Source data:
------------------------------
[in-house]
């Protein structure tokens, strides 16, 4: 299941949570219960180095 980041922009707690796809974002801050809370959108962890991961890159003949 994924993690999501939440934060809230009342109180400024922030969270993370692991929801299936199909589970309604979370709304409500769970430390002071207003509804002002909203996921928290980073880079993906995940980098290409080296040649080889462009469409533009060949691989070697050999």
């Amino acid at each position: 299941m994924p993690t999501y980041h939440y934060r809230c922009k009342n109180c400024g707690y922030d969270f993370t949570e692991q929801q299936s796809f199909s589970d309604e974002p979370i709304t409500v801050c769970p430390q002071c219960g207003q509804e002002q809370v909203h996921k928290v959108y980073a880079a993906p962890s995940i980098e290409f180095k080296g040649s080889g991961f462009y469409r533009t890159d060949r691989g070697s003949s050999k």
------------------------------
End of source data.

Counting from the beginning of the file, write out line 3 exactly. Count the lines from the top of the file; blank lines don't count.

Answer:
């Amino acid at each position: 299941m994924p993690t999501y980041h939440y934060r809230c922009k009342n109180c400024g707690y922030d969270f993370t949570e692991q929801q299936s796809f199909s589970d309604e974002p979370i709304t409500v801050c769970p430390q002071c219960g207003q509804e002002q809370v909203h996921k928290v959108y980073a880079a993906p962890s995940i980098e290409f180095k080296g040649s080889g991961f462009y469409r533009t890159d060949r691989g070697s003949s050999k």